After five straight losses, the Phillies finally put one in the win column on Wednesday night with a 6-5 victory over the San Francisco Giants at Citizens Bank Park. In many ways, the comeback win felt like the antithesis of their past five losses (and not just because they won). It was the Giants’ defense that committed multiple blunders, blunders that would cost them runs. It was the Giants’ bullpen that ended up blowing a three-run lead in the sixth inning.

The Phillies hit with runners in scoring position. They scored six runs on 10 hits, with contributors scattered all throughout their lineup. Their bullpen allowed no walks, hits or runs. It was a solid win.

They are now 22-29, and 12½ games back in the division. They have a much-needed day off Thursday, and will host the Los Angeles Angels in three-game set starting on Friday.

“I think we needed a win before today, but this was a great way to go into an off day,” said manager Joe Girardi. “These guys have been grinding. A lot of guys have played every day in this 16-day run. We get an off day {Thursday] and we get an off day Monday. Hopefully that refreshes our guys. But I think we really needed [a win] bad.”

An necessarily unexciting night from the bullpen

As has become customary for them lately, the Phillies held a tenuous lead entering the later innings. They were up just one run, 6-5, entering the top of the seventh, and after a bumpy, five-run sixth inning from Aaron Nola, it was up to the beleaguered bullpen to maintain the lead. But to its credit, it did the job.

Cristopher Sánchez had a 1-2-3 inning in the seventh. Brad Hand had two strikeouts in a 1-2-3 eighth. And then Corey Knebel came in for the ninth, pitching an uneventful 1-2-3 frame to earn his ninth save.

The young guys step up

Two of the Phillies’ most productive hitters in the win were rookie shortstop Bryson Stott and second-year player Nick Maton. Maton was recalled from triple-A Lehigh Valley on Wednesday morning to fill in for injured Jean Segura at second base. He proceeded to go 2-for-4 with three RBI, including a two-run home run he hit in the sixth to kick-start the Phillies’ rally from a 5-2 deficit.

“The young guys did a really good job tonight,” said Kyle Schwarber, who followed with the second two-run homer in the inning to give the Phillies the lead. “Maton obviously with the big homer there, but I think everyone’s going to forget the bunt play [that went for an RBI single in the fourth inning]. That’s a big play right there. And getting it down off a guy like that [Giants starter Carlos Rodon].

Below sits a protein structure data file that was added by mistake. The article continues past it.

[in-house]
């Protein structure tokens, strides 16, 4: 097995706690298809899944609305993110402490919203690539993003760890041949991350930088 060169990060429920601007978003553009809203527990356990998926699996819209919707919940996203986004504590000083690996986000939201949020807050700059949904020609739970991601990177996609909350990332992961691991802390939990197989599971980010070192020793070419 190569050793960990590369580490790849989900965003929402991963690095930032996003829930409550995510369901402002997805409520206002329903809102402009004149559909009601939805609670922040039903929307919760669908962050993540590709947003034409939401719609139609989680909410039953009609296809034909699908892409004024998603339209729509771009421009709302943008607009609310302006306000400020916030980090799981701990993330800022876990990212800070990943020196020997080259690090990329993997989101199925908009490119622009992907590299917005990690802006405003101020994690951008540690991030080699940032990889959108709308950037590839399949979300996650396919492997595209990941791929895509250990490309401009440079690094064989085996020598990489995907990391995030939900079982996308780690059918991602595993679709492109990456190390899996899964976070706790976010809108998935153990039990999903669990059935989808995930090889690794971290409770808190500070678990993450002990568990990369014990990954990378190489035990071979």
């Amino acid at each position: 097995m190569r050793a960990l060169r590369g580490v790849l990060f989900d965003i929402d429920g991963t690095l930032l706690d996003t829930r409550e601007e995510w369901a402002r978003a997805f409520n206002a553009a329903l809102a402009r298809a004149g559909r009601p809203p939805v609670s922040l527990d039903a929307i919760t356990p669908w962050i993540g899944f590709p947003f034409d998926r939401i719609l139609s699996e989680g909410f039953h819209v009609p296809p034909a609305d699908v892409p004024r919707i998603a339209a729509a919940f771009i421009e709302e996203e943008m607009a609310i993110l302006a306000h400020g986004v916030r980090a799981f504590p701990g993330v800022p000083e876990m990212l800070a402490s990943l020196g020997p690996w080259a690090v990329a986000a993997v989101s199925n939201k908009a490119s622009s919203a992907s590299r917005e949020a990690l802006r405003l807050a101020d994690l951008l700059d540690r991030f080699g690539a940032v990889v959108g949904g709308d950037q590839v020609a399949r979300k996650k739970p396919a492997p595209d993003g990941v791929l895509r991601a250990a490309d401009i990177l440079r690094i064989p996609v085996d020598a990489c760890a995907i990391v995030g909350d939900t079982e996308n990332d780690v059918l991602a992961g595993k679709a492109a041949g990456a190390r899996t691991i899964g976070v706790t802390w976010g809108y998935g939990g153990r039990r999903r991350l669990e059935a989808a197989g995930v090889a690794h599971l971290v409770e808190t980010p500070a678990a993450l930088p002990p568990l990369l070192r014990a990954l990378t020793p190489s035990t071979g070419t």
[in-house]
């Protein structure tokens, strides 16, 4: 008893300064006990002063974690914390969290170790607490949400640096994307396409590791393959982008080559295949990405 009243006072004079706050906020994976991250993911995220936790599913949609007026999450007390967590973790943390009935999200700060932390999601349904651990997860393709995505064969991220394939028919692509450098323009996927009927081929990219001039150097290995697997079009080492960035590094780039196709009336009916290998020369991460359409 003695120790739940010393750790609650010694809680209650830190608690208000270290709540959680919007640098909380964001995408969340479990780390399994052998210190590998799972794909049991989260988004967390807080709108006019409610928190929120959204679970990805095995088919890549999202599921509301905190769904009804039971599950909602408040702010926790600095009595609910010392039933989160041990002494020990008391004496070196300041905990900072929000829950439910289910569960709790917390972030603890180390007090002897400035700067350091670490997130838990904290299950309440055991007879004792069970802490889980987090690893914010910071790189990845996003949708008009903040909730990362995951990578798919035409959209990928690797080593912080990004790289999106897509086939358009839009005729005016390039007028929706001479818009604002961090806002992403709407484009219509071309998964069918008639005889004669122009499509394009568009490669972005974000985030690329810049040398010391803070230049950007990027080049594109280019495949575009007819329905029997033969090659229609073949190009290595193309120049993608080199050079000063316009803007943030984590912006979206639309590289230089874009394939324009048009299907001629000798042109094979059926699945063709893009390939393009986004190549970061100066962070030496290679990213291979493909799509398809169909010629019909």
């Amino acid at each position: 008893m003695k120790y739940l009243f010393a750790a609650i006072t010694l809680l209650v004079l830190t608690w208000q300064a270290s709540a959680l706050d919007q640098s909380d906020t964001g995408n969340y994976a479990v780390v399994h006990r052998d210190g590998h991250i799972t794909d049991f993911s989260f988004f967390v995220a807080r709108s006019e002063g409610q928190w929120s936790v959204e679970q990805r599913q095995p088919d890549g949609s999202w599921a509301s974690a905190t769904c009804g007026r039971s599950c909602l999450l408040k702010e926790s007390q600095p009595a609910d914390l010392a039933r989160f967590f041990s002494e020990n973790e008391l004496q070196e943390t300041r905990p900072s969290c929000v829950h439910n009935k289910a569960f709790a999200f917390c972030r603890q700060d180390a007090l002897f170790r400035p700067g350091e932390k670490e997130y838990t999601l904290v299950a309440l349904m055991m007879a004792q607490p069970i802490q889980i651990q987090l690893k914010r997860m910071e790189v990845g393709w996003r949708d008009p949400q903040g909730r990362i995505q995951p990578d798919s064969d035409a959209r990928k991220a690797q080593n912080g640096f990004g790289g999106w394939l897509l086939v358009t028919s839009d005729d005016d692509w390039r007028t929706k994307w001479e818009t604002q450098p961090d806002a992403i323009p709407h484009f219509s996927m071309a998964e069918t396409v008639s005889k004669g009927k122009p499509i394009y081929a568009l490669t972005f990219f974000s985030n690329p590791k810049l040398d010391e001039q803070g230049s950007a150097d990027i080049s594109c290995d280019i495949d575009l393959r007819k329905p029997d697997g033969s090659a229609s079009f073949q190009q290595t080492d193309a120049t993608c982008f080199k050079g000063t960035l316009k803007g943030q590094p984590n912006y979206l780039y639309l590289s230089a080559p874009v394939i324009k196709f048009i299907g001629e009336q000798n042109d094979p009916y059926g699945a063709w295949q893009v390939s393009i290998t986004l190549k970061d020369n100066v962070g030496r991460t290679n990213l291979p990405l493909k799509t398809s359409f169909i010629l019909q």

“You look at Stotter too, going in there off a pretty tough lefty, and being able to hang in there. Fight out two knocks and playing great defense. So I think those guys deserve a lot of credit for the game today. They weren’t overtaken by the moment.”

Stott entered Wednesday’s game batting .140/.213/.163 over his last 15 games. On Wednesday, he went 2-for-4 and scored two runs.

Another good start from Aaron Nola — and then a meltdown in the sixth inning

Aaron Nola was cruising through his first five innings. He allowed just one hit over that span, and no walks. He was being efficient with his pitches.

And then came the sixth inning.

The sixth inning has plagued Nola this season. Over 10 starts, his ERA has jumped from 4.00 in the fifth inning to 9.00 in the sixth. But Wednesday’s implosion was particularly bad. He allowed a double, an RBI double and an RBI single to tie the ballgame at 2-2. Then, he hit Mike Yastrzemski with a pitch and proceeded to allow a three-run homer by Wilmer Flores, giving the Giants a 5-2 lead with no outs. He retired the next three batters, his last ones of the game. In all, it took him 32 pitches to get through the inning.

Girardi said after the game that because Nola’s pitch count was so low entering the sixth inning, he was considering having him go seven or eight. Nola said after the game the trouble he ran into was most due to poorly placed two-strike pitches that he threw over the plate.

Update on Harper

Bryce Harper was scratched from the lineup before the game with right forearm soreness. After the game, Girardi said he doesn’t believe the soreness is related to the platelet-rich plasma injection Harper received in the arm on May 15.

“His arm was sore today,” Girardi said. “It was more muscular than anything else. Our hope is that with a good day of treatment today, he’ll be back Friday.”